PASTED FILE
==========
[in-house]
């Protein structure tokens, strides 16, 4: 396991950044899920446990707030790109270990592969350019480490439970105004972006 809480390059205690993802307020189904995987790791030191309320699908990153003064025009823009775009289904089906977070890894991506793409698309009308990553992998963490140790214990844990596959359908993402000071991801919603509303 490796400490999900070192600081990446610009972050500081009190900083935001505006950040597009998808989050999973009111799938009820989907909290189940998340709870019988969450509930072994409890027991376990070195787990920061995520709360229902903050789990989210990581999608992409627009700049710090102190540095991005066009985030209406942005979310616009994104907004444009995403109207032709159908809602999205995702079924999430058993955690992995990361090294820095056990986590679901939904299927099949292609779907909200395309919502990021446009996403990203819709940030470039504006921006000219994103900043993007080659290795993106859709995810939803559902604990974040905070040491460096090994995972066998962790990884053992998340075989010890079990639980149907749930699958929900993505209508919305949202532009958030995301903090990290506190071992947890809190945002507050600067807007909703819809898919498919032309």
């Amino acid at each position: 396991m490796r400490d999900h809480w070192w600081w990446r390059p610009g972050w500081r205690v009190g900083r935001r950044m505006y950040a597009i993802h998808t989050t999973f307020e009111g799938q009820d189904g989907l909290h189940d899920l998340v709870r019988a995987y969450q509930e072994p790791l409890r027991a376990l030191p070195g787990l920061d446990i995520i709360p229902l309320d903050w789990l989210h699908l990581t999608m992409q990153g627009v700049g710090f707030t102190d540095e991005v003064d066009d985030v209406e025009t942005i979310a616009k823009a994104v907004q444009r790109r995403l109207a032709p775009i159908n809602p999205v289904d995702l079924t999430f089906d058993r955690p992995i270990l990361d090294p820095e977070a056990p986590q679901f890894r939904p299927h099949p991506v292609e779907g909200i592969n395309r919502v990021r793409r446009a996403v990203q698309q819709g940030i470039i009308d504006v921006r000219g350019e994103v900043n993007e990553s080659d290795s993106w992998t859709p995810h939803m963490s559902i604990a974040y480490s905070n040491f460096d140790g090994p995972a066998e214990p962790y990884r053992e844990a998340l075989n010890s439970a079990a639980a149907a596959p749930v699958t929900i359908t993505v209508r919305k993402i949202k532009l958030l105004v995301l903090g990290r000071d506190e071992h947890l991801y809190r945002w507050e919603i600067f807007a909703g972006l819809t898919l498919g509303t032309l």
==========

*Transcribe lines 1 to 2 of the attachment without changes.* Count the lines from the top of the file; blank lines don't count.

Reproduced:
[in-house]
């Protein structure tokens, strides 16, 4: 396991950044899920446990707030790109270990592969350019480490439970105004972006 809480390059205690993802307020189904995987790791030191309320699908990153003064025009823009775009289904089906977070890894991506793409698309009308990553992998963490140790214990844990596959359908993402000071991801919603509303 490796400490999900070192600081990446610009972050500081009190900083935001505006950040597009998808989050999973009111799938009820989907909290189940998340709870019988969450509930072994409890027991376990070195787990920061995520709360229902903050789990989210990581999608992409627009700049710090102190540095991005066009985030209406942005979310616009994104907004444009995403109207032709159908809602999205995702079924999430058993955690992995990361090294820095056990986590679901939904299927099949292609779907909200395309919502990021446009996403990203819709940030470039504006921006000219994103900043993007080659290795993106859709995810939803559902604990974040905070040491460096090994995972066998962790990884053992998340075989010890079990639980149907749930699958929900993505209508919305949202532009958030995301903090990290506190071992947890809190945002507050600067807007909703819809898919498919032309």